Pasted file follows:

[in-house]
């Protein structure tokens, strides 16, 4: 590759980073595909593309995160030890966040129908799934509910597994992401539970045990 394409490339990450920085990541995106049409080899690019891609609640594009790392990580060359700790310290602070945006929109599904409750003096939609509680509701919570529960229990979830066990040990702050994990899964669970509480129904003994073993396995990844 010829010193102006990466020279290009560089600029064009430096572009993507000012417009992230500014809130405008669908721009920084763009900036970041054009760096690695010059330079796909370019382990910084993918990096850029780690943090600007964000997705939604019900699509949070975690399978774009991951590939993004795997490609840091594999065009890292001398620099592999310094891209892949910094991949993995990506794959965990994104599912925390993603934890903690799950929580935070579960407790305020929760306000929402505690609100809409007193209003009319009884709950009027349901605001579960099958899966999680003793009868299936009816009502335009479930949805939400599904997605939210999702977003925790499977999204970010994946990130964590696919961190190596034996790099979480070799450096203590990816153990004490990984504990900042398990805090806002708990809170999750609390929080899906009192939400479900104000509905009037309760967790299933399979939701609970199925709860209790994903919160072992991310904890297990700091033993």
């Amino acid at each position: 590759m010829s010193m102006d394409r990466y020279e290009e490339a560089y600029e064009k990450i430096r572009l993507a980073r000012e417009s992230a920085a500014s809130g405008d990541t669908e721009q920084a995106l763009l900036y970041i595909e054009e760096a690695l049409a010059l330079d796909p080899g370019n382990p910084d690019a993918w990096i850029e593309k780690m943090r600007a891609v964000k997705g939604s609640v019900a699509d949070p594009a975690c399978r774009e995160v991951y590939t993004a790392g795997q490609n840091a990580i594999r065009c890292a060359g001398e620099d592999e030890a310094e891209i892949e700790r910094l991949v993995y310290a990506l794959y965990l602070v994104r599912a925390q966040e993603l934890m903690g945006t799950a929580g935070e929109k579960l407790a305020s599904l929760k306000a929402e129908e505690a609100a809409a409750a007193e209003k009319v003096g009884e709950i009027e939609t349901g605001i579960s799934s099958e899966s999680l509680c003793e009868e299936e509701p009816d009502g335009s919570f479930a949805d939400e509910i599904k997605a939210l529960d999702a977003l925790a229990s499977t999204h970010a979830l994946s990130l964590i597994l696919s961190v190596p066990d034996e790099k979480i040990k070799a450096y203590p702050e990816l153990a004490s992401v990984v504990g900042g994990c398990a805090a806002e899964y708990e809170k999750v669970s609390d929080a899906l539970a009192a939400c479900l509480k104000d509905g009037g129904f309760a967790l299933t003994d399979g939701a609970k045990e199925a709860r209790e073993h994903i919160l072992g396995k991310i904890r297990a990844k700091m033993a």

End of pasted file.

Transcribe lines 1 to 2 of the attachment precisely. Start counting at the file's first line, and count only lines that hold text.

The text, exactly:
[in-house]
């Protein structure tokens, strides 16, 4: 590759980073595909593309995160030890966040129908799934509910597994992401539970045990 394409490339990450920085990541995106049409080899690019891609609640594009790392990580060359700790310290602070945006929109599904409750003096939609509680509701919570529960229990979830066990040990702050994990899964669970509480129904003994073993396995990844 010829010193102006990466020279290009560089600029064009430096572009993507000012417009992230500014809130405008669908721009920084763009900036970041054009760096690695010059330079796909370019382990910084993918990096850029780690943090600007964000997705939604019900699509949070975690399978774009991951590939993004795997490609840091594999065009890292001398620099592999310094891209892949910094991949993995990506794959965990994104599912925390993603934890903690799950929580935070579960407790305020929760306000929402505690609100809409007193209003009319009884709950009027349901605001579960099958899966999680003793009868299936009816009502335009479930949805939400599904997605939210999702977003925790499977999204970010994946990130964590696919961190190596034996790099979480070799450096203590990816153990004490990984504990900042398990805090806002708990809170999750609390929080899906009192939400479900104000509905009037309760967790299933399979939701609970199925709860209790994903919160072992991310904890297990700091033993």